Hibernian Tradition


This Irish traadition probably developed during the Middle Ages and shows Roman influence.

Irish Tradition


A generic term used to identify traditions native to Ireland and her people.  Many indicidual tradtions come under this broad heading, though some believe the only true Irish traidition is one which is pre-Celtic.

Kingstone Tradition


An English traidition with Celtic roots.  Look for the Internations Red Garters (An eight-times a year publication and umbrella organization for followers of the various English traditions which prints much contoversial materal.) for more information.

Kitchen Witch


Witches who practice around the home and hearth, and incorporate Magic and
religion into daily life around cooking, weaving, etc.

MaidenHill Tradition


This initiatory path was founded in England in the late 1970s and worships a generic Mother Goddess, sometimes called Rhiannon, and the Horned God.  Maidenhill does not have a significant number of followers in North America.

Majestic Tradition


An English traidition which views the long succession of ruling monarchs as sacrificial kings and fertility quues. Look for the Internations Red Garters (An eight-times a year publication and umbrella organization for followers of the various English traditions which prints much contoversial materal.) for more information.

Manx Tradition


An Irish tradition which traces its roots to the mystical Isle of Man.  Lots of faery lore-based beliefs and ritual workings are part of this path.  Manann Mac Llyr, God of the Sea, and Fand, a Faery Queen, are its principal deities.

North Country Tradition


The Pagan traidition of Yorkshire region of England.  The principal inluences on it were from England (which was heavily influenced by Pagan Rome) and from the Scottish lowlands.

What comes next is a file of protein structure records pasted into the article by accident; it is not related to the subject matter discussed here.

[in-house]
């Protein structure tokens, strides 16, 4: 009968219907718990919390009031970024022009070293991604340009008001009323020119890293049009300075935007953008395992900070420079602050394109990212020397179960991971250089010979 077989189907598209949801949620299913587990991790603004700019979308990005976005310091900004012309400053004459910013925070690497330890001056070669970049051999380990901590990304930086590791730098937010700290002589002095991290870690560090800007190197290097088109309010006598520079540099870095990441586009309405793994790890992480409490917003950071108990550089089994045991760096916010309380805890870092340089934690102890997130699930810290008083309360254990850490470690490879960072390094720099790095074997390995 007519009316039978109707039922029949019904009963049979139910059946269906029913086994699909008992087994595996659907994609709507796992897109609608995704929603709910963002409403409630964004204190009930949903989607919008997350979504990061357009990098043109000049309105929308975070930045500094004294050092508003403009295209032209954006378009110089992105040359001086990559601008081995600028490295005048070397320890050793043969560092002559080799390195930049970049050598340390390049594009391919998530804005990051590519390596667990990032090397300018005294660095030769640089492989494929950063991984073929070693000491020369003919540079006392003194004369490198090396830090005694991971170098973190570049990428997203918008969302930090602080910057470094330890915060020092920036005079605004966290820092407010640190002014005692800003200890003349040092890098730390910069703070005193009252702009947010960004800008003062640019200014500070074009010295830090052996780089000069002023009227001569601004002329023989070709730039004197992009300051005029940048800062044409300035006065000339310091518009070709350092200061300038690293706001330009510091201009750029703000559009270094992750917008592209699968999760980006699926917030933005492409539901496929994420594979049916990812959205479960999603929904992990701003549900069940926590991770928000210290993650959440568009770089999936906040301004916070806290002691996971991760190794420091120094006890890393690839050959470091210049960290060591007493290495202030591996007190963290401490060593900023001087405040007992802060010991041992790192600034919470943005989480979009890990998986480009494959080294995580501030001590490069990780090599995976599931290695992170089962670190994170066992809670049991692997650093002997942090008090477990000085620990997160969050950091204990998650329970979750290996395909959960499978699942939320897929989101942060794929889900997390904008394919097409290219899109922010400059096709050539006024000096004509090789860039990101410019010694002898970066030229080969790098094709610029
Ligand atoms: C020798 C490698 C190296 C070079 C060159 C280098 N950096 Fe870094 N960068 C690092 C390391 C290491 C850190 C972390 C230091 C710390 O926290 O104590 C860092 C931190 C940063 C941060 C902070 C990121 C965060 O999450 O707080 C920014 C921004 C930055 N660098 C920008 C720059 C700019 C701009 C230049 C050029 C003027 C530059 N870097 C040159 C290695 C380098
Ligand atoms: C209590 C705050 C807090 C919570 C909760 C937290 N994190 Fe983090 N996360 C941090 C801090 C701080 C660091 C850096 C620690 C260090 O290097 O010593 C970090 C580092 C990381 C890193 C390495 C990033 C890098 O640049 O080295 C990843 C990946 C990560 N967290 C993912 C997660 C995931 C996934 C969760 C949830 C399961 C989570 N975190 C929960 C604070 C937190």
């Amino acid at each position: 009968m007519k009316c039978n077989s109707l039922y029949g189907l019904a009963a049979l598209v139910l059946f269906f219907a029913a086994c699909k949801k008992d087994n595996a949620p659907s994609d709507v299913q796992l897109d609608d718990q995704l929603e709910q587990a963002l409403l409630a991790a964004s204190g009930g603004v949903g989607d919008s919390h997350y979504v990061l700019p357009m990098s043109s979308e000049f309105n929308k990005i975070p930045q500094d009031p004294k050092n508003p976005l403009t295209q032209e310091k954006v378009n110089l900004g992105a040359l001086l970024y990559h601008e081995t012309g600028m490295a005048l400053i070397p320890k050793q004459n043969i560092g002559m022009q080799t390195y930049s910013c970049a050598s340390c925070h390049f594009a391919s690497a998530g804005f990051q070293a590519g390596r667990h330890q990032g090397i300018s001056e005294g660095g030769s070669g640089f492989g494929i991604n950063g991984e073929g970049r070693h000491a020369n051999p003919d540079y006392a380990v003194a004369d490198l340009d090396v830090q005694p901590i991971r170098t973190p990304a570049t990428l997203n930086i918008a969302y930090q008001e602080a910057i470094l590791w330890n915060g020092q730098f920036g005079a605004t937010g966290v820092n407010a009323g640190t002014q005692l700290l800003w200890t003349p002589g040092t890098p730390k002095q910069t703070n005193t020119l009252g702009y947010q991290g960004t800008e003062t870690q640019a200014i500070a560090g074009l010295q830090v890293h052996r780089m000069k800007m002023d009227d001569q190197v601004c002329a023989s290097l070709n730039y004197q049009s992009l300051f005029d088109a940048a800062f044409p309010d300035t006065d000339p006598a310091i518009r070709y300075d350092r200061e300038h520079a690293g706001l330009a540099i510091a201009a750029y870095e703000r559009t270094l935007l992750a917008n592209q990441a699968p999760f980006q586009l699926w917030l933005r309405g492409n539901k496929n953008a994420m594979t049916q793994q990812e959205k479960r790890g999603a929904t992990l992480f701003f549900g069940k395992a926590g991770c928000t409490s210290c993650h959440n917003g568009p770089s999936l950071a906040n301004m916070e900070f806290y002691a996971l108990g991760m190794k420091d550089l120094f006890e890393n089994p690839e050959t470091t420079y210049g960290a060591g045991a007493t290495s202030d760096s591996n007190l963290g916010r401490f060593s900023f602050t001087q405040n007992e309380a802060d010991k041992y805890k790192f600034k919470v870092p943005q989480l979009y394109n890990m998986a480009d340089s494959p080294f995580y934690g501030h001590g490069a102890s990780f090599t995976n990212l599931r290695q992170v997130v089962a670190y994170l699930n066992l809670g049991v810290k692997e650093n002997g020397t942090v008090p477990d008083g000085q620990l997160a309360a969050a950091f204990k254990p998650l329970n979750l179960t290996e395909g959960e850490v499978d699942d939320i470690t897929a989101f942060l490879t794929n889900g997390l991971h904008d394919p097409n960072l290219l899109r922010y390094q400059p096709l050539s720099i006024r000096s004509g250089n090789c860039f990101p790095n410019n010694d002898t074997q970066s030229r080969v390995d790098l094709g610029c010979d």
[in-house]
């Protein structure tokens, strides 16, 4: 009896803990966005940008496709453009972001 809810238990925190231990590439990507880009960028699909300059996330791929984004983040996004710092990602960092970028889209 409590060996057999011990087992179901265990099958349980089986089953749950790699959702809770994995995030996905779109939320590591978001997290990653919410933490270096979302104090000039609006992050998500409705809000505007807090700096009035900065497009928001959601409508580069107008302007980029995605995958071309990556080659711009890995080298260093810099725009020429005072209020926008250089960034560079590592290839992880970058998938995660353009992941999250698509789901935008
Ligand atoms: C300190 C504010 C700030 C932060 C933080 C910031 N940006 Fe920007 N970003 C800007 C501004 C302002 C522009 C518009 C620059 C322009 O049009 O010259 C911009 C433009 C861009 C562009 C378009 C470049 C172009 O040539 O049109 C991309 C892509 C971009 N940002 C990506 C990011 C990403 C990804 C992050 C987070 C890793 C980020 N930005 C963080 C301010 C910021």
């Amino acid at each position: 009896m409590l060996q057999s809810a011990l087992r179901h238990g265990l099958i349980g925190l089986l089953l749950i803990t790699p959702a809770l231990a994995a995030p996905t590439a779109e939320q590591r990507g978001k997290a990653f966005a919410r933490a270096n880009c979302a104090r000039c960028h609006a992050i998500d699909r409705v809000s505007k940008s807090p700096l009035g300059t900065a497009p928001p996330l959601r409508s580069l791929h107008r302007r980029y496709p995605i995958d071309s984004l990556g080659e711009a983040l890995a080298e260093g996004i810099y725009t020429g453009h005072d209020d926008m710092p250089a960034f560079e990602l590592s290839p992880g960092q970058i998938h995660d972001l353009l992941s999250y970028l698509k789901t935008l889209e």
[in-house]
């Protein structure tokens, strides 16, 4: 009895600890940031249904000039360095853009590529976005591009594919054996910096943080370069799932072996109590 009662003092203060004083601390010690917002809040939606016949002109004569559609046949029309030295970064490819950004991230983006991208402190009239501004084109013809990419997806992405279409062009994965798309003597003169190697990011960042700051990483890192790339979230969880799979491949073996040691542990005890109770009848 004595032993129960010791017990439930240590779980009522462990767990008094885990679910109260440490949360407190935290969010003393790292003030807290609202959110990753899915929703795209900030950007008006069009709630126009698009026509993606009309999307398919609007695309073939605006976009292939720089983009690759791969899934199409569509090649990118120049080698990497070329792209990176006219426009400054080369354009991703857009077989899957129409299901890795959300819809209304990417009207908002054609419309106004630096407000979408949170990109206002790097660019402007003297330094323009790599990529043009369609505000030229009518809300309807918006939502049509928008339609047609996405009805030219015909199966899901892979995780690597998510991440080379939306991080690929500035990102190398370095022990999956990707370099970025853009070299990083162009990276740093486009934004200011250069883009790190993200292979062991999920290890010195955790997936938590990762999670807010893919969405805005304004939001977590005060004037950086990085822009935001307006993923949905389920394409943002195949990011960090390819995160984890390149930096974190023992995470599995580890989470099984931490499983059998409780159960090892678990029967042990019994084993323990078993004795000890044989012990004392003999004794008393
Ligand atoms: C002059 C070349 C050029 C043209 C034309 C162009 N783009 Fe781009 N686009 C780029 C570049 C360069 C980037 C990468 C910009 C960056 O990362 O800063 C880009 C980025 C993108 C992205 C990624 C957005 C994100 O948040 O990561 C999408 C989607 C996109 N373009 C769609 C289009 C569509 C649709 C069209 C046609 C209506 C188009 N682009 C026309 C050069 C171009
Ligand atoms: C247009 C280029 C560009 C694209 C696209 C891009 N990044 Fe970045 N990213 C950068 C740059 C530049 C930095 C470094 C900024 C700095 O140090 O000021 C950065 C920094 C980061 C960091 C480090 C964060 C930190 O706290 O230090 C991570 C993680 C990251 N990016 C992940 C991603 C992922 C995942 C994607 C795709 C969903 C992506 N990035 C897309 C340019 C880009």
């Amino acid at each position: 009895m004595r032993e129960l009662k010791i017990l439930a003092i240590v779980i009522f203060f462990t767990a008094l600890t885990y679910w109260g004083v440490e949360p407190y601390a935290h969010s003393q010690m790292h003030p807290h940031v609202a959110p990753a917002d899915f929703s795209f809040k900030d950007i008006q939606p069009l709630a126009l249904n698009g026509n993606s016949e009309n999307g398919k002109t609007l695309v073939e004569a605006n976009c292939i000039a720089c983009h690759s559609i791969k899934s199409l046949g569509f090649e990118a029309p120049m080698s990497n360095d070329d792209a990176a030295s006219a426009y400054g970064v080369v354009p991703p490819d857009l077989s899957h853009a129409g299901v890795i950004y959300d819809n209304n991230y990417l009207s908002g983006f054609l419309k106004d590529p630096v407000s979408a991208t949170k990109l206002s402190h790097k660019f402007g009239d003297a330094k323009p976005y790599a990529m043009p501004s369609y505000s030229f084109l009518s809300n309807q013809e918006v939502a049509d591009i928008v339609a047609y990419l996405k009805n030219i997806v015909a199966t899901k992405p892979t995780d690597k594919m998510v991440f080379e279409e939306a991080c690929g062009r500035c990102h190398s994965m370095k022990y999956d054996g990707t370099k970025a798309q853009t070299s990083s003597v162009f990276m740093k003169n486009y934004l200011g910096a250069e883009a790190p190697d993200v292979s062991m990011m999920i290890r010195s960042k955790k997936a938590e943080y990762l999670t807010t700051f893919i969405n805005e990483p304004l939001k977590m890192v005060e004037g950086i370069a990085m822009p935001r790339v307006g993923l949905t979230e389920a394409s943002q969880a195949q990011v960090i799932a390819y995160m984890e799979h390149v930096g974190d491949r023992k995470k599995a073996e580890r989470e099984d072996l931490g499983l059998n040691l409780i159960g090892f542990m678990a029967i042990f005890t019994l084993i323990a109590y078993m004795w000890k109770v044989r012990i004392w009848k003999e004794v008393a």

Northern Isles Tradition


A combined path which follows the old Norse and Celtic ways - sometimes labaled Asatru. A Pagan group which calls itself "Northern Way" incorporated in Chicago in 1982.  Their beliefs are broadly outlined in Northern Magic, by Edred Thorsson.

OBOD


The Anacronym for the Order of the Bard, Ocates and Druids, a tradition of Celtic Druidry based in England.  As of this writing, the OBOD offers correspondence courses, a newsletts,  and netowrking.

Pecti-Wita


This is the solitary path of the pre-Celtic people known as the Picts.  The inhabited northern Scotland and warred frequently with the Celts before being absorbed by them.  The beliefs and practices of this path are recorded by Raymond Buckland in his 1991 book, Scottish WitchCraft.

Pictish Witchcraft


Witchcraft developed in Scotland. It's followers are solitaries and worship involves animal, vegetable, and minerals, as aspects of nature.

Reformed Druids


This flourishing tradition was organized at Carleton College in Minnesota in 1963 in protest against a school rule which required Sundday chapel attendance.  The original group rituals were based on the Episcopal form of worship, but its splinter groups have since tried to revise their rituals in line with the old Celtic ways.

Romano-Gaulish Tradition


This tradition combines Celtic and Roman Pagan practices in the same way that they merged and blended in Gual many centuries ago.

Sacred Wheel Tradition


An eclectic neo-Pagan path which was organized in Delaware within the past decade.  Calling themselves Wiccan, they focus on balance and learning.  celtic beliefs are a part of their teachings. Still concentrated in the eastern states, covens are formed from study groups which include both old-timers abd novices.  Notice about the formation of Sacred Wheel study groups can be found in Pagan periodicals, especially those based in the northeastern United States.

Scotia Tradition


A tradition for which little public information exists.  It is a path which attemptes to reconstruct the early Milesian faith as practiced about the time the Celts came to Britain.  This would ofnecessity seek to include old Iberian (Spanish) Pagan beliefs which are not virtually extinct thanks to the gross efficiency of the Spanish Inquisition.

Scottish Tradition


A generic term used to identify traditions native to Scotland and her people.  Many individual traditions come under this broad heading, though some believe that the only true Scottich tradition is one which is pre-Celtic.

Shamanic Traditions


While most people do not at first think of Shamanism when they think of the Celts, this spiritual practice has been noted in all ancient cultures.  John Matthews book, The Celtic Shaman, is an excellent text on this largely forgotten path.

Satanic Witchcraft


There is NO worship of "Satan" in Witchcraft. These deities were created by the Christian religion. A Satanic Witch is an oxymoron and anyone who tells you otherwise, knows nothing about the Craft.

Seax-Wica Tradition


Founded in 1973 by Raymond Buckland, this tradition incorporates Saxon lore. Covens have co-ed open rituals and are either performed robed or skyclad. Buckland developed this tradition without breaking his Gardnerian oath.